Korean firm Hanwha Engineering and Construction received about $560 million in construction fees last week from the Iraqi government for its ongoing new city project, the company said Monday.
"A Town” in the new city of Bismayah, Iraq (Hanwha Engineering and Construction)
The company has been building a 1,830-hectare new city called “A Town” in Bismayah, 10 kilometers southeast of Baghdad. This is the largest single project a Korean constructor has won overseas.
The firm bagged the new town construction deal with the Iraqi government for $8 billion in May 2012. The two parties inked an additional deal to build social infrastructure for $2.1 billion won in April 2015, with the total accumulated contract surpassing $10.1 billion.
With the collected contract fees, the company was able to cover all accounts receivable, alleviating its liquidity status and improving the financial health of the company.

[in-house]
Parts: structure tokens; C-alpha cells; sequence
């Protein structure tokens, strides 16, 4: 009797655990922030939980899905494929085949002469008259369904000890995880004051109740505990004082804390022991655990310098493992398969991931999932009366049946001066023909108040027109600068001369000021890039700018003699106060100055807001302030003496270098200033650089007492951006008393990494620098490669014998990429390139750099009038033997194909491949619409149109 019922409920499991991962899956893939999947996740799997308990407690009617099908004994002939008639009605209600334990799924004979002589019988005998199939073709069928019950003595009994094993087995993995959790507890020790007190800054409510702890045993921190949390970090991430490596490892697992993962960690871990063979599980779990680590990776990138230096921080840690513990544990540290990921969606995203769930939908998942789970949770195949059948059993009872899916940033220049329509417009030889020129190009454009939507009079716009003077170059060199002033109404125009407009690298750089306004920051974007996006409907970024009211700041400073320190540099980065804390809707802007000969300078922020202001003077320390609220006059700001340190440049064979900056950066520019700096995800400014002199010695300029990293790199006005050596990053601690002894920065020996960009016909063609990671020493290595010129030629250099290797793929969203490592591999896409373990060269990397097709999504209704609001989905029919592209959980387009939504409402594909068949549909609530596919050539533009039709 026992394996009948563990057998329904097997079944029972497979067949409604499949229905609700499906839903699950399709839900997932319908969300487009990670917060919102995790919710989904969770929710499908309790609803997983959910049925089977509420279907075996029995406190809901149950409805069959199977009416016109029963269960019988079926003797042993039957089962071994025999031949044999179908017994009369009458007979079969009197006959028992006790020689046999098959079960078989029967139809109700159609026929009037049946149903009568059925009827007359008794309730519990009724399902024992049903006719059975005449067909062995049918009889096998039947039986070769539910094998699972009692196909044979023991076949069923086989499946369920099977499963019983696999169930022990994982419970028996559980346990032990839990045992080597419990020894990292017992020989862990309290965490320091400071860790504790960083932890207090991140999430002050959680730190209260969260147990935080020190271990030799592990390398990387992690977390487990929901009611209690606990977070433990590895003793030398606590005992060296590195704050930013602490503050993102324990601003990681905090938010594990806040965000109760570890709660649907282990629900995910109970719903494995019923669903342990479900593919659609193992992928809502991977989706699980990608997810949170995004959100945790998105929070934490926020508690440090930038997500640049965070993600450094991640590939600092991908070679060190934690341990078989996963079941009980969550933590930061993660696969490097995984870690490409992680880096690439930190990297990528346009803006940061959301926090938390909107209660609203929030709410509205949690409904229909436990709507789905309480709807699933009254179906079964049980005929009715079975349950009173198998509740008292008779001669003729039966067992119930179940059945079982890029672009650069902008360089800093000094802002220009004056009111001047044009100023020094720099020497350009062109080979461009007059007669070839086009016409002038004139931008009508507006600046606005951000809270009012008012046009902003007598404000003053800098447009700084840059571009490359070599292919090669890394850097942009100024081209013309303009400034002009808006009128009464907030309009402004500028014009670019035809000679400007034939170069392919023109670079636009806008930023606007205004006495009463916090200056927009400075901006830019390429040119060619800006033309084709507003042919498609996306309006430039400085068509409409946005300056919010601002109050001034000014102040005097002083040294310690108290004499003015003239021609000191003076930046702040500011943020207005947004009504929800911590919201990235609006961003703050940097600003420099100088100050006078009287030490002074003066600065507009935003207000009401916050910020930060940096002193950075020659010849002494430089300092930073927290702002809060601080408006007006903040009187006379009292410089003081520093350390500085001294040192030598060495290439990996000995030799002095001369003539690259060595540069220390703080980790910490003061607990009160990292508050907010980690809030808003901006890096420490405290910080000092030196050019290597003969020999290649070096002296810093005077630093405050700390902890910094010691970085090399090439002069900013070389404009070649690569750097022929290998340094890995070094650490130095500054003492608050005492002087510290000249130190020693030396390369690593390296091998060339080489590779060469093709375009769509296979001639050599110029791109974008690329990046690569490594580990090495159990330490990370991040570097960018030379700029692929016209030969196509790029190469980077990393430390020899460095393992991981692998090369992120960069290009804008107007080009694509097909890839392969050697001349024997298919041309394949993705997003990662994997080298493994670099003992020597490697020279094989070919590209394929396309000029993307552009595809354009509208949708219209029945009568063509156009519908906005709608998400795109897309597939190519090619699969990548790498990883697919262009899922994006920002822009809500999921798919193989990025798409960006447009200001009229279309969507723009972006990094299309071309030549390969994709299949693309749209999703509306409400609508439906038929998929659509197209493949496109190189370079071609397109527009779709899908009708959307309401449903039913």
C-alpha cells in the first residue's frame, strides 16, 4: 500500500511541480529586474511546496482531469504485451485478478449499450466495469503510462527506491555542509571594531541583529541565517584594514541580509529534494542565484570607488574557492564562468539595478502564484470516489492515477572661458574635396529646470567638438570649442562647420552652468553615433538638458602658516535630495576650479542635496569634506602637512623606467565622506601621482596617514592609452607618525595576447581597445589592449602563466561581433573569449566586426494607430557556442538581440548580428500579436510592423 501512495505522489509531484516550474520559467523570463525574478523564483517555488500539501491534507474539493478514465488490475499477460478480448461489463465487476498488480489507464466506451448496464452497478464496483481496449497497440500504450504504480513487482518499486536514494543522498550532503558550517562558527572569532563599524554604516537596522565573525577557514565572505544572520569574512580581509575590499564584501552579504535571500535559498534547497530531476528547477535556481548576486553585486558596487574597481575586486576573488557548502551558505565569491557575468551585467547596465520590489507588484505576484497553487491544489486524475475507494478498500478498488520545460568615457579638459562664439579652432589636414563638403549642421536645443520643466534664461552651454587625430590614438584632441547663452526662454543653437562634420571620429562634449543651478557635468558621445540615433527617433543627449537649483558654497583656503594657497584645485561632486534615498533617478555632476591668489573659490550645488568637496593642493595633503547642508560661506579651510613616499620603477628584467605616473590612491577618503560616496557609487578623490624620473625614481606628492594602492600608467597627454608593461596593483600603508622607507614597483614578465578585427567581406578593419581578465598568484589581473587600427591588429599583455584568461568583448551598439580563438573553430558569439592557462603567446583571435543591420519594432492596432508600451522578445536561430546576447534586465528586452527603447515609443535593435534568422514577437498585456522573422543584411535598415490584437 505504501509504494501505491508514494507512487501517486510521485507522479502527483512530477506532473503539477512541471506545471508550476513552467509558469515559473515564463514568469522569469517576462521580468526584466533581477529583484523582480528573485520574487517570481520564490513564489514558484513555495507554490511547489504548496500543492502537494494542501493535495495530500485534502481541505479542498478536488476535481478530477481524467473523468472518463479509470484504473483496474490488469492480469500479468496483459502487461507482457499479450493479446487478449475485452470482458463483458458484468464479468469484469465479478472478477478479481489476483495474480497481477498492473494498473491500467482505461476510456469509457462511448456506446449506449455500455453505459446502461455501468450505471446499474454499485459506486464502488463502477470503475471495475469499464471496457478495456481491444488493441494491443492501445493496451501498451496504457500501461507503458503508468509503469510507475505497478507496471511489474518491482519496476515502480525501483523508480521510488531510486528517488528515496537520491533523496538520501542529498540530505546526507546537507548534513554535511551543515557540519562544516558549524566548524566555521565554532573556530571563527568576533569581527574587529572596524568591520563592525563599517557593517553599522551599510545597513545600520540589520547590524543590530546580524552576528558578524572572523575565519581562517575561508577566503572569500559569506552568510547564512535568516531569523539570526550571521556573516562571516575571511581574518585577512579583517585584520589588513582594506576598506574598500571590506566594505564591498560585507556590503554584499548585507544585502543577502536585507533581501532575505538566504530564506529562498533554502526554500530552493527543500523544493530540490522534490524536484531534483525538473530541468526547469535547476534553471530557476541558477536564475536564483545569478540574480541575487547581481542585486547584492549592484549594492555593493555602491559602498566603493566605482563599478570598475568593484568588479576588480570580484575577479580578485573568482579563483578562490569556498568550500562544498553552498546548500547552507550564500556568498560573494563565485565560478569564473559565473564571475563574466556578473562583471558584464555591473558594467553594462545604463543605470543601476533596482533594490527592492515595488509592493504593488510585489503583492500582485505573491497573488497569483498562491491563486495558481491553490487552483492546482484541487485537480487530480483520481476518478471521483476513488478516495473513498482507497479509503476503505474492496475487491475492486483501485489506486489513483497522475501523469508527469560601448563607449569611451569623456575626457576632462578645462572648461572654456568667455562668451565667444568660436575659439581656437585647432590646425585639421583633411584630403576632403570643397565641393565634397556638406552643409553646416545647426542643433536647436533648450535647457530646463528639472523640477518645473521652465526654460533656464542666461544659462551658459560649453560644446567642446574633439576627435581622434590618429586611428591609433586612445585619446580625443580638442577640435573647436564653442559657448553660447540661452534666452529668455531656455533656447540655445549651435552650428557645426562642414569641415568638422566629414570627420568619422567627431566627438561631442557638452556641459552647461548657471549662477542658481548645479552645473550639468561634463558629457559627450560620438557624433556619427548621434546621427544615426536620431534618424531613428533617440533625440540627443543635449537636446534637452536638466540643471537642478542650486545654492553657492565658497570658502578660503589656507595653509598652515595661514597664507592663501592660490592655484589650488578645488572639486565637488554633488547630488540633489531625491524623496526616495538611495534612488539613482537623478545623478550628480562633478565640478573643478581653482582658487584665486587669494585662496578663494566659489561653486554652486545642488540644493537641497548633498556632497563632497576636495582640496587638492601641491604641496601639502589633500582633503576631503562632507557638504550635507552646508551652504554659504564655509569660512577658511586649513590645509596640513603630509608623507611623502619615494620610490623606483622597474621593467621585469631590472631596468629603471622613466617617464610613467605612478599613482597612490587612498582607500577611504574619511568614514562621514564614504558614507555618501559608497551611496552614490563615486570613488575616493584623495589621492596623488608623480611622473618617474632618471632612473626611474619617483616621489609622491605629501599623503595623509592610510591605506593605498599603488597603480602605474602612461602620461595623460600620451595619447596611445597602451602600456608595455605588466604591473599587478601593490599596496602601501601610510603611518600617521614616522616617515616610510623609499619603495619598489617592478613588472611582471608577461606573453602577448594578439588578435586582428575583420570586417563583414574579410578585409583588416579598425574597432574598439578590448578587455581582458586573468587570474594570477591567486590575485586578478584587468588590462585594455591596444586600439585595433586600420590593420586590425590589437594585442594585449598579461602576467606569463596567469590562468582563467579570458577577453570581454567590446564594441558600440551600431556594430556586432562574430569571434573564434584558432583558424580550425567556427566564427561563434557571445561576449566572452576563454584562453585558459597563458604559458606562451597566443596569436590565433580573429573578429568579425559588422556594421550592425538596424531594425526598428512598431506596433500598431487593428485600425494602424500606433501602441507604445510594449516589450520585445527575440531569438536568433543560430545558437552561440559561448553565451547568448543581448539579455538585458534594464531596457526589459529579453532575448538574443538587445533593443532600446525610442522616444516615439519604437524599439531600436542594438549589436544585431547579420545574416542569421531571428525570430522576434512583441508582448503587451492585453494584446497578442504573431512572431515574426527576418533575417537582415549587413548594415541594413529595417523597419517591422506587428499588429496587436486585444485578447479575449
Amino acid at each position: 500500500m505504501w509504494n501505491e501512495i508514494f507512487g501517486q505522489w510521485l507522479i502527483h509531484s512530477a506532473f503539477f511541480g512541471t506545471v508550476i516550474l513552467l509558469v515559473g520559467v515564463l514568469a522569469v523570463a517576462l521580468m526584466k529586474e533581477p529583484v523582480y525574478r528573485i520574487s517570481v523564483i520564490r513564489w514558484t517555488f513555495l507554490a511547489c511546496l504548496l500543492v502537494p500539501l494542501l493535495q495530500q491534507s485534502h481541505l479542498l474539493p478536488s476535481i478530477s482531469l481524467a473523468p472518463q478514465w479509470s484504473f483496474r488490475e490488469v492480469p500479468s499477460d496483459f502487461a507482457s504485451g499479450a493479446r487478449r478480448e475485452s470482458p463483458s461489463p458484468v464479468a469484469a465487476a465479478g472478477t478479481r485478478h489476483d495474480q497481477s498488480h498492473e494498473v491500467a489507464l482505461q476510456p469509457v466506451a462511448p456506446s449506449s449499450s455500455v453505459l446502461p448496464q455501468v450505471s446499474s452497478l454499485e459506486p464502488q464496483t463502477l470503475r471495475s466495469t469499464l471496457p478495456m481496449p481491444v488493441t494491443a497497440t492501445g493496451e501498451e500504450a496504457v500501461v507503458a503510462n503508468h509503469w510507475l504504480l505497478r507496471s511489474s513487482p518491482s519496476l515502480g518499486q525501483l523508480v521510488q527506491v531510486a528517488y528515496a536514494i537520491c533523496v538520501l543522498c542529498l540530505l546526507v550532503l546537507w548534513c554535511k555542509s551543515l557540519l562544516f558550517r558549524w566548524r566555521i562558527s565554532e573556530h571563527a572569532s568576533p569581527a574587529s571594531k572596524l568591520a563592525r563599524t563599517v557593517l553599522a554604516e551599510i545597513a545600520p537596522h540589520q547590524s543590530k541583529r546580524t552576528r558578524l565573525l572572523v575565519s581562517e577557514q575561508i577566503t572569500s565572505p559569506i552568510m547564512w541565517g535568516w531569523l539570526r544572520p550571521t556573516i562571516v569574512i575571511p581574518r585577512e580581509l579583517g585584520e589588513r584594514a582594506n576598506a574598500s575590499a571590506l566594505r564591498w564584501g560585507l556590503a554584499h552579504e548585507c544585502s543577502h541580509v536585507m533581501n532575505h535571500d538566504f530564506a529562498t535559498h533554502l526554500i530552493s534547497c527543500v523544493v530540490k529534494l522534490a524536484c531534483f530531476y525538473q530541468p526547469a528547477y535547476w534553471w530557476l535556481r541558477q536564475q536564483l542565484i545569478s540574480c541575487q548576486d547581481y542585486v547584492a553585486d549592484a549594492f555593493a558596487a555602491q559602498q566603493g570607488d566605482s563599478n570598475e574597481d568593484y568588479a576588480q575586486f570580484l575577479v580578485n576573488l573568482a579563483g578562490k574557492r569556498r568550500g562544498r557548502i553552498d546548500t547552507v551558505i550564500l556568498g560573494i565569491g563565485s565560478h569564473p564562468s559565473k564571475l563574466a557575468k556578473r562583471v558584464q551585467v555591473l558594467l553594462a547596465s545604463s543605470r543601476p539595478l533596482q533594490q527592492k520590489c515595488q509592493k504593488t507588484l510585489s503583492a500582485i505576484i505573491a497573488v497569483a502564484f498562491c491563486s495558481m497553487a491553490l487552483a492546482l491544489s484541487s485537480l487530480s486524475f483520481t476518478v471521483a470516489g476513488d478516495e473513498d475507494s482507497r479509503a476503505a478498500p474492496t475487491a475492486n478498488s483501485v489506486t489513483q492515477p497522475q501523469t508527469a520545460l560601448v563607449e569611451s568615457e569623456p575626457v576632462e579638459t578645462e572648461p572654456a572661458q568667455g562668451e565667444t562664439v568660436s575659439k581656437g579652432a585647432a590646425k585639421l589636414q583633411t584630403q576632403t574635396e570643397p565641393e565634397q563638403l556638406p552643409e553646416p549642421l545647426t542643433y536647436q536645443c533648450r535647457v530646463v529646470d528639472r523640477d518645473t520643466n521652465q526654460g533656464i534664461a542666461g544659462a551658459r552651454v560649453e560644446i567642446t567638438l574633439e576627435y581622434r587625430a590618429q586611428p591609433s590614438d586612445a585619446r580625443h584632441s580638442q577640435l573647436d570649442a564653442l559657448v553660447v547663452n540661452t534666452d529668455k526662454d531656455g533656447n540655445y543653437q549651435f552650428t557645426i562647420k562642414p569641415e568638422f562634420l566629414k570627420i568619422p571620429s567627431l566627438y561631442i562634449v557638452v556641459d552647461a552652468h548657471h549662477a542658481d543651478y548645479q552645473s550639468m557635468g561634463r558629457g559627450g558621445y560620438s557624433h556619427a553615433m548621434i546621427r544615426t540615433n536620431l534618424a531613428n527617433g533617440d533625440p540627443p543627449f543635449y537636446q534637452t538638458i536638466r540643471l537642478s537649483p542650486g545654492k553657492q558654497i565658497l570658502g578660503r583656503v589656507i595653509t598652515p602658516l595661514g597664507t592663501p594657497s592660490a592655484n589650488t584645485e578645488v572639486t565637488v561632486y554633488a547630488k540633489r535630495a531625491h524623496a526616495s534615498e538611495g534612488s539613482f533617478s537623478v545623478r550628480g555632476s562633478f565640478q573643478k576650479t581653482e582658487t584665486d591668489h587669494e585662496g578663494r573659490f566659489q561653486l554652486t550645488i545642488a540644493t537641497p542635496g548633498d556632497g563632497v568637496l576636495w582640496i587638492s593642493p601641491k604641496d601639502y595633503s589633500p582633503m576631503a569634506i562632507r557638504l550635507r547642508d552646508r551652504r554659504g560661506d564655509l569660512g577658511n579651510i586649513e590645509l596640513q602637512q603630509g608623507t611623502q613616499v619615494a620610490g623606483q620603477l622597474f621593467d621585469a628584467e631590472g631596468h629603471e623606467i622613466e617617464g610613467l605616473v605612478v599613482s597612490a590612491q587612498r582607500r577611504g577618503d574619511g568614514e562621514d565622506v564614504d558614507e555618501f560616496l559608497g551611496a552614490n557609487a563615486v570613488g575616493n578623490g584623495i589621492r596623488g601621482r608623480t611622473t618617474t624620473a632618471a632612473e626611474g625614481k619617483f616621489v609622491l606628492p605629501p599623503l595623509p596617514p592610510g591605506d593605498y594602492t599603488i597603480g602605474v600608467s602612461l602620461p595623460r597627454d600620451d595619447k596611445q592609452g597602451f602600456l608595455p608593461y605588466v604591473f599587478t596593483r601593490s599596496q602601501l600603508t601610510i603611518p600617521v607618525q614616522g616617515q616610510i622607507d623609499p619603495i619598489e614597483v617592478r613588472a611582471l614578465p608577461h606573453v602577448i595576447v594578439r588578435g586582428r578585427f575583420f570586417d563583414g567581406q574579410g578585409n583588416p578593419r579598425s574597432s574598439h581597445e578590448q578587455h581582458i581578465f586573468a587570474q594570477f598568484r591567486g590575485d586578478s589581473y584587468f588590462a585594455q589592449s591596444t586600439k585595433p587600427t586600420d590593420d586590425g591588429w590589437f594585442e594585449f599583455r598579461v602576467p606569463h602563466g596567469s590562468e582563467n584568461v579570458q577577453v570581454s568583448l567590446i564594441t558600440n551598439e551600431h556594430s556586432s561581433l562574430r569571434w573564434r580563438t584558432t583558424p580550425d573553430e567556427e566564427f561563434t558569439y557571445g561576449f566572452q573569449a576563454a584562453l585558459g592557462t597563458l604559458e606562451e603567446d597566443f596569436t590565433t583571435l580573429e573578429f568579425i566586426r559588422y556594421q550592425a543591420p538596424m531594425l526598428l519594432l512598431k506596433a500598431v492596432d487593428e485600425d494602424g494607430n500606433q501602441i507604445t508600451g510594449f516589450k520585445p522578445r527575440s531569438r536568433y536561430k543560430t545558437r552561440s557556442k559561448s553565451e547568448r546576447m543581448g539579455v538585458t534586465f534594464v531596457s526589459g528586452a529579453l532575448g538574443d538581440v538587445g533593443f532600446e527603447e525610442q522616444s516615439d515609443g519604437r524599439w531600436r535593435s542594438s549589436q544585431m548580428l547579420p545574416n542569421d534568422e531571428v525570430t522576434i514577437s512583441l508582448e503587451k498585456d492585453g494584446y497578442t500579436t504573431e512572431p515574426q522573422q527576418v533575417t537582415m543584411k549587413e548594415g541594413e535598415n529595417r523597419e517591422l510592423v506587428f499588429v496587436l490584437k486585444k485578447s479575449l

The Iraqi government made the payment through loans from the state-run bank after taking over the completed houses of the new city.
Korea’s Export-Import Bank and Korea Trade Insurance Corporation also provided support for the payment process, the company said.
“The latest payment enabled (the company) to reconfirm the Iraqi government’s full support and trust toward the company and the new city project. (Hanwha E&C) will contribute to raising new jobs in Iraq by actively hiring more construction manpower,” said Hanwha E&C CEO Choi Kwang-ho.
Last month, Choi held a talk with Iraq’s Prime Minister Haid er al-Abadi in Iraq and reported the high satisfaction of the new town residents.
The prime minister vowed further full support for the construction, it added.
With construction about 30 percent completed, the company aims to build 100,000 houses and about 300 institutions, including schools, hospitals and public facilities.
The new city will consist of eight towns. So far, about 5,000 households have moved into the first town.
The company is hoping for more construction opportunities in Iraq amid the settling civil war and rebounding global oil prices.
By Lee Hyun-jeong (email@example.com